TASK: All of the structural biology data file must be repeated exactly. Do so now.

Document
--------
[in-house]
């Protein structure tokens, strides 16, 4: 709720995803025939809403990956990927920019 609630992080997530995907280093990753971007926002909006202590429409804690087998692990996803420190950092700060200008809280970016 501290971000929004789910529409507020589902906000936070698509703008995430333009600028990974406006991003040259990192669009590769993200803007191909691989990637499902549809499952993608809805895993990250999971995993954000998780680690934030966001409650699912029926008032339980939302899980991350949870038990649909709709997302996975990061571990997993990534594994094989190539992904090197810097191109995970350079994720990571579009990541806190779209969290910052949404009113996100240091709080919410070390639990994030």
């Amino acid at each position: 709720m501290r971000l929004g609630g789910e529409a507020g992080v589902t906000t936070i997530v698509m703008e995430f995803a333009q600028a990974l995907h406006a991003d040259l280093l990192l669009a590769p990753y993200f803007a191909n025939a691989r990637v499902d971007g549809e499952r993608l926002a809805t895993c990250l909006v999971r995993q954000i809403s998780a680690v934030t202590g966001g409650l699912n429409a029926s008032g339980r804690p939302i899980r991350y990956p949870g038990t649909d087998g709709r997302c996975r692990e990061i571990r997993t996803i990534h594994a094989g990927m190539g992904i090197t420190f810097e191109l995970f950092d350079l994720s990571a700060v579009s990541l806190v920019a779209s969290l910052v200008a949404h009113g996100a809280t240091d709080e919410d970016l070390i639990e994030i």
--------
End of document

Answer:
[in-house]
């Protein structure tokens, strides 16, 4: 709720995803025939809403990956990927920019 609630992080997530995907280093990753971007926002909006202590429409804690087998692990996803420190950092700060200008809280970016 501290971000929004789910529409507020589902906000936070698509703008995430333009600028990974406006991003040259990192669009590769993200803007191909691989990637499902549809499952993608809805895993990250999971995993954000998780680690934030966001409650699912029926008032339980939302899980991350949870038990649909709709997302996975990061571990997993990534594994094989190539992904090197810097191109995970350079994720990571579009990541806190779209969290910052949404009113996100240091709080919410070390639990994030």
């Amino acid at each position: 709720m501290r971000l929004g609630g789910e529409a507020g992080v589902t906000t936070i997530v698509m703008e995430f995803a333009q600028a990974l995907h406006a991003d040259l280093l990192l669009a590769p990753y993200f803007a191909n025939a691989r990637v499902d971007g549809e499952r993608l926002a809805t895993c990250l909006v999971r995993q954000i809403s998780a680690v934030t202590g966001g409650l699912n429409a029926s008032g339980r804690p939302i899980r991350y990956p949870g038990t649909d087998g709709r997302c996975r692990e990061i571990r997993t996803i990534h594994a094989g990927m190539g992904i090197t420190f810097e191109l995970f950092d350079l994720s990571a700060v579009s990541l806190v920019a779209s969290l910052v200008a949404h009113g996100a809280t240091d709080e919410d970016l070390i639990e994030i």